The current superannuation system requires that current working tax payers pay for current elderly. If the number of elderly goes up as a percentage of the population and the number of working tax payers goes down – that means that taxes must go up or that the level of services and entitlements goes down.

        Of course the rational alternative would be to pay more taxes now to ensure that the burden is less on the those taxpayers of the future. But the greedy will of current tax payers was expressed in the election of stupid and short-sighted NAct government – who immediately stopped saving for that alternative.

        • Draco T Bastard

          Of course the rational alternative would be to pay more taxes now to ensure that the burden is less on the those taxpayers of the future.

          Doesn’t work. Saving money won’t magically make any more actual resources available. The only choice we will have is a better, more equal distribution of the resources that we have.

          • KJT

            The only thing that will work is investing now in our youth and in making NZ a more self sufficient and sustainable economy.

            Saving is pointless if the capacity is not going to be there.

            QE or rampant inflation from too many baby boomer dollars chasing too little production is the inevitable result of current short sighted policies. That’s if the savings do not disappear as the US dollar goes down the toilet.

        • Bill

          “Who is going to pay for the increased superannuation and health services?”

          Aren’t you forgetting that there are far fewer ‘pre-work’ people in the population and that there is roughly twice the number of people in work as previously? (women).

          So fewer youngsters to be financially provided for. Far fewer women to be financially provided for, who are to boot, now income earners (a double whammy).

          And that society somehow, mysteriously was able to provide the necessary financial support to all those retiring (with all their elevated chilhood illness) with ‘half’ the income generating capacity (bugger all women in the workforce) when they were of a pre-work age?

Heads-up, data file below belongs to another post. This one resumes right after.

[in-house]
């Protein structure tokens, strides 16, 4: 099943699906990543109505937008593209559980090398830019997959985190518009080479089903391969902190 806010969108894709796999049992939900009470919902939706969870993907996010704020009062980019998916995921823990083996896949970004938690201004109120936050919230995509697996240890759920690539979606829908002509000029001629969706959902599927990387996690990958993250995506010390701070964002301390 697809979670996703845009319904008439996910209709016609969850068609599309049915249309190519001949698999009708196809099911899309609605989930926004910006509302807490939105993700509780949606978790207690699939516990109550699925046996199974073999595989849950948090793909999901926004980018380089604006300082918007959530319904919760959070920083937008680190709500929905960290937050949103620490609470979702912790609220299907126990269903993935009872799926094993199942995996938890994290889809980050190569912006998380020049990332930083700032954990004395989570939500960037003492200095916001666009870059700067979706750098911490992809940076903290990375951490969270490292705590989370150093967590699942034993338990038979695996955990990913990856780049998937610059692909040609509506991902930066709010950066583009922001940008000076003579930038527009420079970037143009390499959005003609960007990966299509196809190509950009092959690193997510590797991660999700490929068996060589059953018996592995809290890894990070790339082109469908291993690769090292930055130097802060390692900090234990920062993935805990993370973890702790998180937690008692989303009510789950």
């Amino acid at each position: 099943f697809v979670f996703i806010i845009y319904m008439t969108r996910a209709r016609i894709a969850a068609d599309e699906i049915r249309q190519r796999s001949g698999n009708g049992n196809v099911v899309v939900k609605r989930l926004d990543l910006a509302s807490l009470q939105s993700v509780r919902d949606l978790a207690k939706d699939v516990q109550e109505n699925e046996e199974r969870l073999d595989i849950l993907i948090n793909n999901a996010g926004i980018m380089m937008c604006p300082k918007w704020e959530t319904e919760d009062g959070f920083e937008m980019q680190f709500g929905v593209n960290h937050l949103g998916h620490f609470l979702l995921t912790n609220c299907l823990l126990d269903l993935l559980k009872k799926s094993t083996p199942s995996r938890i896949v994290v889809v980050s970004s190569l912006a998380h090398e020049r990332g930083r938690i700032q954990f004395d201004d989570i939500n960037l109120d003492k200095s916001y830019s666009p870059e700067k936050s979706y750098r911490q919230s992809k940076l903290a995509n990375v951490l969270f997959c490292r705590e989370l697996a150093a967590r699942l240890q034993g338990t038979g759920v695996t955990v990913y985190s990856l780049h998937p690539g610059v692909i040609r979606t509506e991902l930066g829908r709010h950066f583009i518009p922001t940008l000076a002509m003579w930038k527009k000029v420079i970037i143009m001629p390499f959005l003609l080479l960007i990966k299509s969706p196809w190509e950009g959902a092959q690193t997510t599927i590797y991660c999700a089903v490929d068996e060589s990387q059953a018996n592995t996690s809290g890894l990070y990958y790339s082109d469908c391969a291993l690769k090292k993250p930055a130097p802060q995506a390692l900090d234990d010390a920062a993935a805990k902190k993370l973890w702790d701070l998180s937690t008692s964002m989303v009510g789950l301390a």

The ‘we need to raise the superannuation age’ argument is a vaccuous attempt at redistribution of wealth; theft.

      • Tiger Mountain 3.1.2

        That’s correct VTO, a lot of individuals are doing their bit, consuming less and thinking about their actions etc. where I live there has been an encouraging regional uptake of recycling, transition towns type planning, an environment centre that employs people in real jobs, marine reserves and so forth.

        I should have added “major” to ‘corrections’ as that takes in the corporates and governments. While we have a nasty enduring nuclear waste backlog the doomsday clock of actually deploying nuclear weapons was eventually wound back significantly by peoples organisation which is why I am optimistic that peak oil and planet warming can be worked around, but it will be a very different world as Afew says.

        Lprent may not like it (and that is a speculative statement) but part of saving the planet will involve eradicating the parasite system of capitalism. The capitalist class have had most of the 20th century and all of this one to prove that trickle down works and have failed miserably. The unsuccessful socialist countries of the 20th century are no longer an excuse to prop up capitalism (TINA). The authoritarian governments of most concern at present are the western ones such as the UK where elites cling to power with surveillance tactics and force amongst alienated sectors of the population. Any imagined new socialist project could only succeed with wide participation and support in the modern information age.

        Pensions, and the definition of work itself in different populations would be mere details with the bludger class dispatched. Labour has often presented as the politics of the possible, but things are changing quickly now, a triple dip recession anyone?